Abstract: Abstract 4 - This chapter analyzes the factors influencing the quality of the output of I-A collaborations ap-proximated by the quality of the I-A co-publications. More specifically it analyzes two subjects that are typically complicated to study empirically because of a lack of available data: (1) it compares US and EU I-A partnerships and (2) it discusses if and how internet is a useful tool in I-A collaborations. The results empirically confirm that EU universities are less efficient partners than US universities when collaborating with the private sector. This study also demonstrates a much larger gap between EU and US academic partners in high-tech sectors. Finally, the results provide evidence that broadband is a useful tool for international I-A collaborations although broadband is less important in the success of I-A international collaborations in high-tech sectors compared to lower-tech sectors.
    Keywords: telecommunications; competition; innovation
    Date: 2017–05–22
  4. By: Komivi Afawubo (CEREFIGE-Universite de Lorraine;CRESE-Universite de Franche-Comte); Messan Agbaglah (Labour Program, Government of Canada; GREDI); Mawuli K. Couchoro (CERFEG-Universite de Lome); Tchapo Gbandi (INSEED-Togo)
    Abstract: Togo is lagging in the adoption of mobile money in the West African Economic and Monetary Union (WAEMU). The country’s share in the WAEMU is less than one percent of account opening, volume, and level of transactions. To understand this delay, it is essential to identify the socioeconomic factors that determine the adoption of the usage of mobile money services in Togo. Departing from the traditional literature which considers the adoption of mobile money as a one-shot phenomenon, this paper models the adoption of mobile money as a five-step process and identifies the likelihood of its adoption based on an Ordered Logit model applied on data from a survey conducted on a sample of 5,197 individuals. We find that social groups, including religious groups and student associations, are powerful vehicles for the adoption of mobile money in Togo. In addition, the ability to read and write and being a customer of a bank or a Microfinance Institution (MFI) positively impact the mobile money adoption process. In contrast, being unemployed decreases the likelihood to adopt mobile money.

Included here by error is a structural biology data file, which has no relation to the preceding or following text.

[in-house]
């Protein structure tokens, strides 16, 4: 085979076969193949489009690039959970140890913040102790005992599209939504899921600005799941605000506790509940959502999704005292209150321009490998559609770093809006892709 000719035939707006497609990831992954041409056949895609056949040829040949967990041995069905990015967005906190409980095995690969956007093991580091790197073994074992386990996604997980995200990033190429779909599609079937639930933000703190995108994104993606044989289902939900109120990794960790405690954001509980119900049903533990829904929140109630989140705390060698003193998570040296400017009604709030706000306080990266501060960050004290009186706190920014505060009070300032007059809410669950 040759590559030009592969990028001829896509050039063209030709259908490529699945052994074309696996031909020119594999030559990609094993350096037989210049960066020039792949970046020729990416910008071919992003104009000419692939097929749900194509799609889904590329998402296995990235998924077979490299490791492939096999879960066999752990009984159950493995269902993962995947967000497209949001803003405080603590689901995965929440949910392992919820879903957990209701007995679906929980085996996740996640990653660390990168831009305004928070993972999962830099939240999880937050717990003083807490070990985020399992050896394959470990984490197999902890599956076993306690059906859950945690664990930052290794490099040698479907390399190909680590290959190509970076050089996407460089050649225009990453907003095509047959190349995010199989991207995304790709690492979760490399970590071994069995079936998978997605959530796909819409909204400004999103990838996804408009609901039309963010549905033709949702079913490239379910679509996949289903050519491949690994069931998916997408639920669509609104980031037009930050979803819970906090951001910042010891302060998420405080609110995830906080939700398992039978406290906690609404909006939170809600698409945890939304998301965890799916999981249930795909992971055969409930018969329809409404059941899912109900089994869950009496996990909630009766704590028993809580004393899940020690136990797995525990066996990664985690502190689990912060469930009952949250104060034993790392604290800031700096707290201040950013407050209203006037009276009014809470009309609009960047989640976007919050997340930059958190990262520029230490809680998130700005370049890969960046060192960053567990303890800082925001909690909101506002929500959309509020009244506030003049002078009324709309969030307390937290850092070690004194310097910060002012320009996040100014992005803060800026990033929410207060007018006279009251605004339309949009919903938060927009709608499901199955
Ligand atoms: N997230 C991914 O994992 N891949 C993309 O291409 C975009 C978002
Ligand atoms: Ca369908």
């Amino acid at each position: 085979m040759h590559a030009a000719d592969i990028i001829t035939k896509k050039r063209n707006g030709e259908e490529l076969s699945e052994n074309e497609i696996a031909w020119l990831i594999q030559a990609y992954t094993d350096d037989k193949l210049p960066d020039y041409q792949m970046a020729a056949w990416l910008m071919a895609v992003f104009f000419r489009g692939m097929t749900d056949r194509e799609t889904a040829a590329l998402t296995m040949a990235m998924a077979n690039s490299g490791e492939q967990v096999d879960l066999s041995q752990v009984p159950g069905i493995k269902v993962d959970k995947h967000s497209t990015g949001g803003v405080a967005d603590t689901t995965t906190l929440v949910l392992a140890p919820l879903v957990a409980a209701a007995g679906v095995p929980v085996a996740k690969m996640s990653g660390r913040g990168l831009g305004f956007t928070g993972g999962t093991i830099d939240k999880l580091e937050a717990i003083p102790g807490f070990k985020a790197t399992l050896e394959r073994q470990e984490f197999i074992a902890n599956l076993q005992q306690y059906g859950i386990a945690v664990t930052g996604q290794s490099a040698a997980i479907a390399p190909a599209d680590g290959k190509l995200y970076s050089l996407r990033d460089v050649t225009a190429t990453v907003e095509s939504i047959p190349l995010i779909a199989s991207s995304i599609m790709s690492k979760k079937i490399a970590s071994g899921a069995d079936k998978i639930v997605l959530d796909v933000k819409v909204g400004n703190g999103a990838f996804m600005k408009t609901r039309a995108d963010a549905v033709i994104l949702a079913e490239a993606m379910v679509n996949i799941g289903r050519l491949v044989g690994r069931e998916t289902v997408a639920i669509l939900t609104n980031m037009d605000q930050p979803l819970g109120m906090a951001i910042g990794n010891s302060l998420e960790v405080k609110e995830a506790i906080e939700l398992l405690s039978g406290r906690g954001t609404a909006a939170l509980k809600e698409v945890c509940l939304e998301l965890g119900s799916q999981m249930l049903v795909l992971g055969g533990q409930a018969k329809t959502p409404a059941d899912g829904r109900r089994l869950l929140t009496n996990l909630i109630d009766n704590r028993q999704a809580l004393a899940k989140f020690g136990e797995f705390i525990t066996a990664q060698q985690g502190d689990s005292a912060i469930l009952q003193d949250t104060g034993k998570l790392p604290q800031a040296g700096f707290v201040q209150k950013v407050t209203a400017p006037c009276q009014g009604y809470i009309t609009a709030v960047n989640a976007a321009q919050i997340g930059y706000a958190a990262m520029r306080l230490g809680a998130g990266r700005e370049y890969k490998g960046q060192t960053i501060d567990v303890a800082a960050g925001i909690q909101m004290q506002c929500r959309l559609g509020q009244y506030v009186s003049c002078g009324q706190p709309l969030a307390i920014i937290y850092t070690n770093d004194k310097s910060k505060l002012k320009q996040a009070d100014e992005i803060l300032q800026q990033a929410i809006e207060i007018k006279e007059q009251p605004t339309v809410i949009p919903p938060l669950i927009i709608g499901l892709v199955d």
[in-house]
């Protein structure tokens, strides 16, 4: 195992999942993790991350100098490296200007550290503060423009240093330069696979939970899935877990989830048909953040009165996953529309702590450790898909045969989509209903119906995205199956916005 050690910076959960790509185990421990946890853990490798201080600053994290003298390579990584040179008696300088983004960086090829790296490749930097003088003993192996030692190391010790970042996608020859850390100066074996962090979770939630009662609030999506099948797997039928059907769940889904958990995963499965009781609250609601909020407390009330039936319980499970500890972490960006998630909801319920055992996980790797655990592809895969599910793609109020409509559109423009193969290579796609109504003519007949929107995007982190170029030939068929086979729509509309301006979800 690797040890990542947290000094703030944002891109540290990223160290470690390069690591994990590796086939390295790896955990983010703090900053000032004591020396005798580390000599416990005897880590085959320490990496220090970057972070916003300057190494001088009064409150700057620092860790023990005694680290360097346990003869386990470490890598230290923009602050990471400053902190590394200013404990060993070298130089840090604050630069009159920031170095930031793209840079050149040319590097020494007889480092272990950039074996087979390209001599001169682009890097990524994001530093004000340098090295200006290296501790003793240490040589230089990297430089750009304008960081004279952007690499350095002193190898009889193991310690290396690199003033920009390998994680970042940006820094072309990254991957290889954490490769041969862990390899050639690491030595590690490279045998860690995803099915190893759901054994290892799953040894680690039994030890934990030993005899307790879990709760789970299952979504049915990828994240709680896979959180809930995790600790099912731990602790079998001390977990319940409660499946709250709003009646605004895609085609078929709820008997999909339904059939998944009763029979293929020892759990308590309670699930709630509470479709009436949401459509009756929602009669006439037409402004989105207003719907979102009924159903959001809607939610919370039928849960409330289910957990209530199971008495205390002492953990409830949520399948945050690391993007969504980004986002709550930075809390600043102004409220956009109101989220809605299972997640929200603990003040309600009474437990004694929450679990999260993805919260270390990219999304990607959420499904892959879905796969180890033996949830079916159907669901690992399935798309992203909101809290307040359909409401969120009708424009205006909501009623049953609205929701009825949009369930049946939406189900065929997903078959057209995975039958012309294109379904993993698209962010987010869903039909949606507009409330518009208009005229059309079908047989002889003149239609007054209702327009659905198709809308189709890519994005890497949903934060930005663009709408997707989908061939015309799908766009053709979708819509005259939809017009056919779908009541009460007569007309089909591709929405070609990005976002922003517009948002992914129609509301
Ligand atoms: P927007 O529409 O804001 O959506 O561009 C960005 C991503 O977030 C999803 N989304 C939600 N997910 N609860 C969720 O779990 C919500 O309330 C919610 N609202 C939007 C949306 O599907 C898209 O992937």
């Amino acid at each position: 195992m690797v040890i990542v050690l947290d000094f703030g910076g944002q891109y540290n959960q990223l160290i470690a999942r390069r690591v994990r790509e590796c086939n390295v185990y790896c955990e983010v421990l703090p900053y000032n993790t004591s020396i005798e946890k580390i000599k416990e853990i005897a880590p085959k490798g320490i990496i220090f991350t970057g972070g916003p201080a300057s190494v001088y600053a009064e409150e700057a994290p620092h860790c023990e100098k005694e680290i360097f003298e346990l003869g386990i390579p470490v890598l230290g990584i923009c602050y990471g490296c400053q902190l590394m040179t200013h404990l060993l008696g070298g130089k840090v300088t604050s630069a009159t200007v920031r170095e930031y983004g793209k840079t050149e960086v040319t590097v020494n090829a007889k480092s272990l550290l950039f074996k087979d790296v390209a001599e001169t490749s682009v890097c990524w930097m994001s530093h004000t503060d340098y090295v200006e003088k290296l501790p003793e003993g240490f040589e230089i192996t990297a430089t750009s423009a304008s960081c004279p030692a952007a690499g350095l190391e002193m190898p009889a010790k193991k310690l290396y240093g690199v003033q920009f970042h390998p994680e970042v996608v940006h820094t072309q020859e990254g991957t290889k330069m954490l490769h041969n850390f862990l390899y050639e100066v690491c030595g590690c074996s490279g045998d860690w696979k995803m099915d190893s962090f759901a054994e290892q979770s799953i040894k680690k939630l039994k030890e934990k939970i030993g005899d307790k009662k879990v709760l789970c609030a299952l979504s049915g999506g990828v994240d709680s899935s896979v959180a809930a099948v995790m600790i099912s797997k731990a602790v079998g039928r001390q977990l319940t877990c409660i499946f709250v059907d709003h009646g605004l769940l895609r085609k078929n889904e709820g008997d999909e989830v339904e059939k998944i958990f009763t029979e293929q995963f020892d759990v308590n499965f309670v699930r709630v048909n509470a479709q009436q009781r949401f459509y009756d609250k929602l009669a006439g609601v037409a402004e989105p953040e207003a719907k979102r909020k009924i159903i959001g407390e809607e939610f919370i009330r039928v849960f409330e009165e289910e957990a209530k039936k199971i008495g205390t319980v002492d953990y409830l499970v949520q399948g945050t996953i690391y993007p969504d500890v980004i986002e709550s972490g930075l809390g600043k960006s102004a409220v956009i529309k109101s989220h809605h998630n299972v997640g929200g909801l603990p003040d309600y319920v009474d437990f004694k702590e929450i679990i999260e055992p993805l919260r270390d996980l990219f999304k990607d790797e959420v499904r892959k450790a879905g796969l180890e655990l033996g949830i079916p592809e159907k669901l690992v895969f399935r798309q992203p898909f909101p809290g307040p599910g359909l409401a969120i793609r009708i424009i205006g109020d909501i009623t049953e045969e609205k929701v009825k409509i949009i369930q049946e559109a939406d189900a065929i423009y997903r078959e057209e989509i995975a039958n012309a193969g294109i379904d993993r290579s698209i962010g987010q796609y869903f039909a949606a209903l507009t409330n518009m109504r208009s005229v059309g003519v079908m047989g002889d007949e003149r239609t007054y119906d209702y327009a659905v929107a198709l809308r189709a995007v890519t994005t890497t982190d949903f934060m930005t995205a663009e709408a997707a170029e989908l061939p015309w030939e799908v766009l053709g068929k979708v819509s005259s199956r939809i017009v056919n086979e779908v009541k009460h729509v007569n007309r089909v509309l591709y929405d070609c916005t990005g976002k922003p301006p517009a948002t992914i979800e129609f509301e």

Keywords: Mobile money; Innovation; Adoption; Process.
    JEL: O31 O33 Z13
    Date: 2017–04
  5. By: John P. Conley (Vanderbilt University)
    Abstract: The major advantages of blockchain based cryptocurrencies are the independent verifiability of transactions and the anonymity that they allow. Blockchains can also process transactions at much lower cost than banks and credit card companies. On the other hand, the value of cryptocurrencies is quite volatile. In addition, the crypto-ecosystem is not easy to access for many less technologically savvy consumers and it is especially difficult to make financial connections to the outside world. These factors limit the utility of cryptocurrencies as a store of value and a medium of exchange, respectively. This paper proposes the creation of CryptoBucks, a cryptocurrency backed 100% by dollars. CryptoBucks solve the problem of volatility and offer various levels of privacy and anonymity depending on how the system is implemented.
    Keywords: Blockchain, Cryptocurrency, Tokenization, Fiat Currency, AML, KYC, PPK, PKI, Encryption, Bitcoin
    JEL: E5 G1
    Date: 2017–06–06
  6. By: Sheila Bassett; Anupam Basu; Tamim Bayoumi; Thomas Baunsgaard
    Abstract: New technologies are driving transformational changes in the global financial system. Virtual currencies (VCs) and the underlying distributed ledger systems are among these. VCs offer many potential benefits, but also considerable risks. VCs could raise efficiency and in the long run strengthen financial inclusion. At the same time, VCs could be potential vehicles for money laundering, terrorist financing, tax evasion and fraud. While risks to the conduct of monetary policy seem less likely to arise at this stage given the very small scale of VCs, risks to financial stability may eventually emerge as the new technologies become more widely used. National authorities have begun to address these challenges and will need to calibrate regulation in a manner that appropriately addresses the risks without stifling innovation. As experience is gained, international standards and best practices could be considered to provide guidance on the most appropriate regulatory responses in different fields, thereby promoting harmonization and cooperation across jurisdictions.
    Date: 2016–06–20
  7. By: Pankaj Kumar Baag (Indian Institute of Management Kozhikode)